Disgrace was a fate worse than death for a soldier. And thousands of soldiers died to prove it
Honor is a complicated word to define. The concept of honor, according to historian and ethicist Bertram Wyatt-Brown, “seems inherently and perversely contradictory: comic and tragic, romantic and shrewd, inhumane and magnanimous, brave and hypocritical, sane and mad.” Yet every conceivable aspect of honor, from its most selfless to its most desperate and deluded, influenced the actions of the privates and generals, the Billy Yanks and Johnny Rebs, from the first shot fired at Fort Sumter to the signing of the surrender at Appomattox in what Sir Winston Churchill would one day call “the last war between gentlemen.”
It can be argued that the opposite of honor is shame, and that fear of the latter inspires defense of the former. Consider a company of soldiers, standing at attention, awaiting the order to charge across an expanse of open field against a defensive position, into the mouths of cannons loaded with grapeshot, rifled muskets charged with bone-smashing .58-caliber Minié balls, and—in the event they make it across the field alive—the bayonets of the enemy. This was a scene played out on countless battlefields throughout the war—and with rare exception, the soldiers followed orders and charged, often into certain death. At Cold Harbor, on the night of June 2, 1864, an aide to General Grant watched as the soldiers pinned or sewed their names into the lining of their blouses and coats—“so that their dead bodies might be recognized upon the field, and their fate made known to their families back home.” Next day, as they charged Lee’s defenses in the face of devastating fire, they unconsciously bent forward, as if fighting their way through a driving storm. And—as they had predicted the night before—they died in droves. One private, seeing his comrades suddenly drop to the ground, assumed they’d been ordered to seek cover; he did likewise, only to discover they were all dead.
The unavoidable question: What can be more precious to a man than his life, and what choice more obvious than flight, when confronted with the possibility—or the certainty—of death? In Stephen Crane’s brilliant novel of the Civil War, The Red Badge of Courage, the young Union volunteer, Henry Fleming, betrays his own sense of personal valor by running from his first skirmish. Overcome with shame and seeing himself as a “craven loon,” Fleming ultimately finds redemption by seizing the company standard in a later engagement and leading his comrades in a successful charge. The shame of being branded a coward had become more loathsome to him than death.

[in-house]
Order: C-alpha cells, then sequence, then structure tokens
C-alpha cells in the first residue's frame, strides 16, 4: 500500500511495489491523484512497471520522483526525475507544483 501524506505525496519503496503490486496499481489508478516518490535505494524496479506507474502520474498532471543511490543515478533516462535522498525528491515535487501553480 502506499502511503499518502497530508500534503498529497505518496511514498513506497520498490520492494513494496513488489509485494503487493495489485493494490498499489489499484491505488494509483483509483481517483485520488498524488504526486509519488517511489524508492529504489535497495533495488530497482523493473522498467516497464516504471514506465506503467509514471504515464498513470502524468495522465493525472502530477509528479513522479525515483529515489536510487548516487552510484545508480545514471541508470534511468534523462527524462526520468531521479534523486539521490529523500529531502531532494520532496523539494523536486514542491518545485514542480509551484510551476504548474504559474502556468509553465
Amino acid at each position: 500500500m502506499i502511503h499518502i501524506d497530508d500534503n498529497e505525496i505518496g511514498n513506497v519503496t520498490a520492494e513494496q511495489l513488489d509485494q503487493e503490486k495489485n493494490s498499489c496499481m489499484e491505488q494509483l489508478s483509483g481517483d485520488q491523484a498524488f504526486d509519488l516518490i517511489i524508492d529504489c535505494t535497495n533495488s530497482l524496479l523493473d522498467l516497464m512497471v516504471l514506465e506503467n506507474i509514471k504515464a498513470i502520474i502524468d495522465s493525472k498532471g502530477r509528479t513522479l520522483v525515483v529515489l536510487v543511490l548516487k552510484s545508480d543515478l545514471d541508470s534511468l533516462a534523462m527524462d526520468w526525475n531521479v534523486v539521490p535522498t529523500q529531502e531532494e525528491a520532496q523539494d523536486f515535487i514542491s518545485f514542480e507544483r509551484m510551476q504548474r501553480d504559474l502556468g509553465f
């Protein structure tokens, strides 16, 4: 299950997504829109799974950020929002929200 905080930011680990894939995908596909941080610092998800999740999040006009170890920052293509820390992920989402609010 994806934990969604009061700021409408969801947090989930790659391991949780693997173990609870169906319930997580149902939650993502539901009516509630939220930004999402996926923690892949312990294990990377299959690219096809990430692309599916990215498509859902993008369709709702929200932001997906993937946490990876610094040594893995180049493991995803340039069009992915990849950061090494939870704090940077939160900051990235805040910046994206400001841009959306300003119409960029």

The development of a military code of honor among officers can be traced to the Knights Templar, a religious/military order formed during the Crusades. Under their code of chivalry, a knight was forbidden, on pain of expulsion from the order, to engage in cowardice in battle, conspiracy against a fellow knight, desertion, lying, stealing, sodomy and murder. Over the centuries, such standards were adapted—to greater or lesser degrees—by the armies of various European nations. When the British established themselves in the New World, their military code of honor came with them. As one historian points out, “Honor was the most precious possession of a gentleman. It had no degrees—a gentleman could not lose a little honor….Honor was a mark of distinction that…enabled an officer to command men.”
Naturally, this European-style code of honor informed the first cadets of the fledgling U.S. Military Academy at West Point. During the first half of the 19th century, the academy was the training ground for more than 500 cadets who would serve either the Union or the Confederacy, and West Point’s honor code would influence their conduct throughout the war. Interestingly, this code of honorable behavior was not formally written down until the mid-20th century. In 1819, however, President James Monroe and Secretary of War John C. Calhoun declared West Point’s student body to be members of the Regular Army, and—despite having no written code of their own—the cadets became subject to the Articles of War. In the Articles, acts of conduct dishonorable to the service—lying, stealing, cheating, cowardice—were carefully spelled out, along with the penalty—which, as in the Regular Army, was determined by court-martial and frequently resulted in dismissal from the service.
Insofar as individual conduct was concerned, the cadets often took it upon themselves to deal with those who, in their estimation, had behaved dishonorably. For general infractions, punishment ranged from “coventry”—permanently shunning a fellow cadet—to actually escorting him to the next outbound train.
For offenses to one’s sense of honor, however, there was a darker aspect to this system of redress. Derived from the regular officer’s unwritten code, it followed the rule “Brook no insult.” In the words of one chronicler, “Protecting one’s reputation from all insults or reproofs, actual or imaginary, was one of the most conspicuous requirements of honorable conduct during this era.” Gentlemen who felt the slightest affront were duty-bound to respond with violence. Those who failed to respond either with or to a challenge were viewed as cowards, and faced ostracism. So prevalent was the practice of answering even trivial insults with force that West Point banned cadets from owning pistols or sabers—although many cadets kept weapons hidden away. According to eminent West Point historian James L. Morrison Jr., “The antebellum cadet was pugnacious; his sense of honor was prickly, and an insult or injustice almost inevitably provoked a scuffle….Usually, the altercations were simple fist fights, resulting only in bloody noses and black eyes, but occasionally the combatants resorted to weapons with intent to do bodily harm.”